Along with the Framework, Mrs Skinner introduced NSW’s first Health and The Arts Exchange – an online portal for contemporary arts, health information and activities in local communities. “The Exchange includes a wealth of information from across NSW and internationally and is designed to support a dynamic, world-class music, arts and health services community,” she said.
Mrs Skinner also announced an additional $500,000 in dedicated funding for local health districts and specialty health networks to create health and arts projects.
Engaging Students with Disability at the Museum of Contemporary Arts is running again in 2016.
Discover how dance, music, theatre and visual arts can unlock your students’ learning. This two-day forum offers teachers, families and artists practical ways to build creative skills, exchange ideas and share inspiration to embed creative arts learning in classroom practice.
Participate in creative arts workshops and meet key leaders in the arts and disability network. Presented in partnership with the Sydney Opera House.
Friday 5 and Saturday 6 August 2016
Early Bird $260/$150
Pre-Service/casual teachers $250/$135 (two-days/one-day)
Bookings and further information
Visit the Sydney Opera House website or call + 61 2 9250 7770
[Image: Murmuration workshop, Engaging Students with Disability Forum, 2015. Photograph: Daniel Boud.]
Accessible Arts is excited to see the Central West ARI, the Artshed moving full steam ahead as part of Accessible Arts Artist Run Initiative Project!
Artshed is engaging with a number of exciting artist professional development opportunities in collaboration with Arts OutWest.
Regional Arts Development Officer (RADO) Tracey Callinan will be leading a Portfolio Building Workshop with the Artshed artists at Charles Sturt University, in order to enhance the professional presentation skills of artists with disability.
Artshed will also be participating in NAVA’s Professional Development Workshop ‘The grant to the press release’ at Bathurst Regional Art Gallery.
Look out for more to come from the Artshed, as an exhibition is brewing in the background.
This initiative supports the autonomy of nine artist run initiatives, for artists with and without disability, in their local communities across NSW.
I was a Human Guinea Pig
Living with Asperger’s, John Elder Robison had come to terms with the way he was different, riding life’s ups and downs. But what if it was possible to unlock the emotional insight that we assume is ‘missing’ in people living with Asperger’s – if only you undertook an experimental brain therapy?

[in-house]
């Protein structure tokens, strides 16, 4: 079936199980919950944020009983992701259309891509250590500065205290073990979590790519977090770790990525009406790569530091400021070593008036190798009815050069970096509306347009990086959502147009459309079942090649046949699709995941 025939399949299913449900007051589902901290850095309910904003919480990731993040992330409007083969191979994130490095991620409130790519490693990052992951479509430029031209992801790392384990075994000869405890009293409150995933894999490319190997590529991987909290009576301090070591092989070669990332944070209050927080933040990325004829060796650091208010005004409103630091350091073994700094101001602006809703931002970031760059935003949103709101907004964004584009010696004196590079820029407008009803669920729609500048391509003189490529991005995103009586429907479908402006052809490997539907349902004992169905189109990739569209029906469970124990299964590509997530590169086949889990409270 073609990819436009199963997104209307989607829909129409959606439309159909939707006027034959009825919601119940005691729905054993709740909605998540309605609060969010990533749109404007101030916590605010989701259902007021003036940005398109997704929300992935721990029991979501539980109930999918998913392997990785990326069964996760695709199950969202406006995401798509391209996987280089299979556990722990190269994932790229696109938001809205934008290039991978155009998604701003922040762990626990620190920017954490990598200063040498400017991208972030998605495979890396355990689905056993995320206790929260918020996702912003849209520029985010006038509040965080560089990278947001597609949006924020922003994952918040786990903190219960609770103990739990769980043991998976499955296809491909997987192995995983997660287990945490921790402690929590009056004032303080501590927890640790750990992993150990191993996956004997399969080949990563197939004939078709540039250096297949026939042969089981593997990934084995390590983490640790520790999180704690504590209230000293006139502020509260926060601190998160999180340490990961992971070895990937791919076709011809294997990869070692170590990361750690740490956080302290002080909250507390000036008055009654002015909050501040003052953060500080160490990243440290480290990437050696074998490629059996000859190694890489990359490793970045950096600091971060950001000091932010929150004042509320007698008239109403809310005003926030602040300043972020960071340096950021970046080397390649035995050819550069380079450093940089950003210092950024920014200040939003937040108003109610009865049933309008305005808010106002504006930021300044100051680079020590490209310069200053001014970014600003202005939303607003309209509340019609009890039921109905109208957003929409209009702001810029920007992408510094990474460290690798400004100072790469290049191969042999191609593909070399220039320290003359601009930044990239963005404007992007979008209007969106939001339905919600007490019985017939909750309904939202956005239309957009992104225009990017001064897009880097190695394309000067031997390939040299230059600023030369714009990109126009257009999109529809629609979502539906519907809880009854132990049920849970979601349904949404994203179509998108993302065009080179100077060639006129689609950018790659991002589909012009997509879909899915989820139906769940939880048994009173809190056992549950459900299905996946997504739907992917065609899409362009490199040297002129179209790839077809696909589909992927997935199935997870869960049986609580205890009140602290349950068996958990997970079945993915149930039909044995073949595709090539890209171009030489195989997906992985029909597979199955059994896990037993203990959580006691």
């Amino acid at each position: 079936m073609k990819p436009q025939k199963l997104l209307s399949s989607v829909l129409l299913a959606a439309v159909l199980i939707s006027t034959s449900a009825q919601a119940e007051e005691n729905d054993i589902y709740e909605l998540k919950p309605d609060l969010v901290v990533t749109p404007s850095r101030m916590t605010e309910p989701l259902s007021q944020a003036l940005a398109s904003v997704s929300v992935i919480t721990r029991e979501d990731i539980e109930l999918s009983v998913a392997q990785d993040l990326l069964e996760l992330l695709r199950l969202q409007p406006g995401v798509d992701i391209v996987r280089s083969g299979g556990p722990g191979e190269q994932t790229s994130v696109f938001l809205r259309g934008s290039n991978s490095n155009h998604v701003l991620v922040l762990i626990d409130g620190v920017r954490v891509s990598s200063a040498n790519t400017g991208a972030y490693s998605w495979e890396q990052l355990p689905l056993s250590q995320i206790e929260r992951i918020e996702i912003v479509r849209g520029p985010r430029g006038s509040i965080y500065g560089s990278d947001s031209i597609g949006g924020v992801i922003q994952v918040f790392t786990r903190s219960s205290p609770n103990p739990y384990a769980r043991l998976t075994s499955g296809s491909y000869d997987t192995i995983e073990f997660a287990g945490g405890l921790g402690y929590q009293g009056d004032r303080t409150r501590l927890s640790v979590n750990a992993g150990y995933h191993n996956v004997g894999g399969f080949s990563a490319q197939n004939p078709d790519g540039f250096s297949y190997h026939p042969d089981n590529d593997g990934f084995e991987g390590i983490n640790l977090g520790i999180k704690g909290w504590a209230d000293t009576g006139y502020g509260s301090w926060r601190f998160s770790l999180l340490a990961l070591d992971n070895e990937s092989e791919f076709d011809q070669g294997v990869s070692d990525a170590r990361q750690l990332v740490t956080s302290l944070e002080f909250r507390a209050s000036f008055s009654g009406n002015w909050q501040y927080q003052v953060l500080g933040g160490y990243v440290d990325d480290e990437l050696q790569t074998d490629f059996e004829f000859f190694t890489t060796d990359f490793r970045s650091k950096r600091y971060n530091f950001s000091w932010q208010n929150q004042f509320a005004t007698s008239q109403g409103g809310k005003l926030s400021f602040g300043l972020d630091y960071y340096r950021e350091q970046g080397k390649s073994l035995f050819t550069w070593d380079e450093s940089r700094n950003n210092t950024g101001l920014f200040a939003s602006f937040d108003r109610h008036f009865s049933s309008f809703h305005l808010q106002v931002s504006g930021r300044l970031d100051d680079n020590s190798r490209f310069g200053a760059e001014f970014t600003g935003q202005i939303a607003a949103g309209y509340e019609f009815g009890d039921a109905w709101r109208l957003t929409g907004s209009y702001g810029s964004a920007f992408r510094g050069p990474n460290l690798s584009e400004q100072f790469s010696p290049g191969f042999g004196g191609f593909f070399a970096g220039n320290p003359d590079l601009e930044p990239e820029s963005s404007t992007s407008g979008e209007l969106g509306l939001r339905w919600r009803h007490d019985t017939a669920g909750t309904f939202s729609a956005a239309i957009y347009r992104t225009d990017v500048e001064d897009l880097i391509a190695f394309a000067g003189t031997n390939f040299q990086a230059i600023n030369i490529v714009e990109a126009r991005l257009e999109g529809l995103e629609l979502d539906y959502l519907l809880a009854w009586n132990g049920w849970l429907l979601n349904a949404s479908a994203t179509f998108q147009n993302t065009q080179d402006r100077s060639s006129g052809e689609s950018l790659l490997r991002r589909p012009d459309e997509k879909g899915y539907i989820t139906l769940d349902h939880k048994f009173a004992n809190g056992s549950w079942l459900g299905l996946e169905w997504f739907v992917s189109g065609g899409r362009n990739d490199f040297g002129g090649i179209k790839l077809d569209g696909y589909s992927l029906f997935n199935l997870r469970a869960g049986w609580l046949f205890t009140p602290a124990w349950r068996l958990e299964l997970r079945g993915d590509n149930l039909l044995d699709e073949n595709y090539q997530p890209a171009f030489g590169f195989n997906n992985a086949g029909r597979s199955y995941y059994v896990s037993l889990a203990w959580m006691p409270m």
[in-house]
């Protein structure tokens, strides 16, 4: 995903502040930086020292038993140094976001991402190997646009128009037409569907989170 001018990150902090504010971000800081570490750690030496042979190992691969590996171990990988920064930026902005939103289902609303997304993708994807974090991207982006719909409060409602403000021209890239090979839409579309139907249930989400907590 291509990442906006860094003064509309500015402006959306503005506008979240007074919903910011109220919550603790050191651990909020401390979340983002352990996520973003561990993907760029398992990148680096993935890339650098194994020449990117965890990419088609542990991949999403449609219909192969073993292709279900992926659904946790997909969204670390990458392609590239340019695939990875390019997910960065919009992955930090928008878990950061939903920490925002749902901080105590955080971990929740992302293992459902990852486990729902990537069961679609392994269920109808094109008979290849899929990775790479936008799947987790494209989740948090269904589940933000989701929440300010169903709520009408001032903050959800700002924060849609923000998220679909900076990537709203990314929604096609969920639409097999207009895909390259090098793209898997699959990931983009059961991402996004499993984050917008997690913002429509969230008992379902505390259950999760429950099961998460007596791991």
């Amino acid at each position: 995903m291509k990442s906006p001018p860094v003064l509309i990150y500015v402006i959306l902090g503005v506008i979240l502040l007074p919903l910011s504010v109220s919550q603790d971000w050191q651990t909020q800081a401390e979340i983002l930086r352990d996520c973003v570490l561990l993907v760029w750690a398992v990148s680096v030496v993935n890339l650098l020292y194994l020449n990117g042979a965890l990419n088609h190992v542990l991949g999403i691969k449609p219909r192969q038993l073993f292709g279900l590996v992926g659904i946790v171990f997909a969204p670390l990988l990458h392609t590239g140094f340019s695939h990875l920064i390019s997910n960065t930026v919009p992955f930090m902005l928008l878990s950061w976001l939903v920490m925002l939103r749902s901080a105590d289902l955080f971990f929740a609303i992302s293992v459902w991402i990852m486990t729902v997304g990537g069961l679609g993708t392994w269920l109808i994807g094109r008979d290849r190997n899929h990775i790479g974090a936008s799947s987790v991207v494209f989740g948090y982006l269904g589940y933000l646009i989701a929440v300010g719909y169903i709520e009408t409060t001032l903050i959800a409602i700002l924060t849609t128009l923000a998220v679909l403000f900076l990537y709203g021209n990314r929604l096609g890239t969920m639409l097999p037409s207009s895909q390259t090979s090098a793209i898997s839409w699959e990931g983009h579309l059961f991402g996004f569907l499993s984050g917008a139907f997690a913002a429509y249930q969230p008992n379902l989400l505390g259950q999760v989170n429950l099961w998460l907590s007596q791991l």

Would it fix everything or create a whole set of new problems to be solved?
John Elder Robison is the author of Look Me In The Eye, Be Different: Adventures of a Free Range Aspergian and Switched On. He is also a speaker and advocate for people with Asperger’s and other forms of autism, runs a specialist automotive repair service and used to design special effects guitars for the band KISS.
This event will be Live Captioned on 4 September at 12.15pm.
Prepare to spellbound!
Packemin Productions and Riverside Theatres will be defying gravity in their upcoming production of Wicked in July/August 2016.
Wicked tells the incredible untold story of the witches of Oz.
Long before Dorothy dropped in, two other girls meet in the land of Oz and formed an unlikely but profound friendship: the blonde and very popular Glinda and a misunderstood green girl named Elphaba.
Their extraordinary adventures in Oz will test their friendship to the limit and ultimately see them fulfil their destinies as Glinda The Good and the Wicked Witch of the West.
For Deaf and hearing-impaired visitors with Danni Wright
Immerse yourself in the life, love and art of Frida Kahlo and Diego Rivera through selected artworks and iconic photographs in the exhibition Frida Kahlo and Diego Rivera: from the Jacques and Natasha Gelman Collection.
This presentation and discussion is in Auslan for deaf and hearing-impaired visitors. Full details on the Art Gallery of NSW website.
When: Sunday 31 July 2016, 1.30pm
Free and no bookings required.
Where: Centenary Auditorium, Art Gallery of NSW
To request assisted access for individuals or groups with specific requirements, phone: 02 9225 1740 or email email@example.com
View Sofya Gollan's, Deaf Arts Officer, Auslan interpretation of the newsletter.
Stay up-to-date with our Deaf Arts News by joining the Deaf Arts Facebook Group.
Accessible Arts presented the Arts Activated 2014 Conference on Tuesday 28 – Wednesday 29 October, at The Concourse, Chatswood, Sydney.
People with disability have an important role to play in Australia’s arts and cultural life. Arts Activated 2014 provided a valuable meeting place for leaders to consider past experience and future aspirations, of the arts and disability sector.
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Accessible Arts Level 3 | The Arts Exchange 10 Hickson Road The Rocks | Sydney | NSW | 2000 email: firstname.lastname@example.org | +61 2 9251 6499
Accessible Arts is assisted by the NSW Government through Arts NSW and Family and Community Services.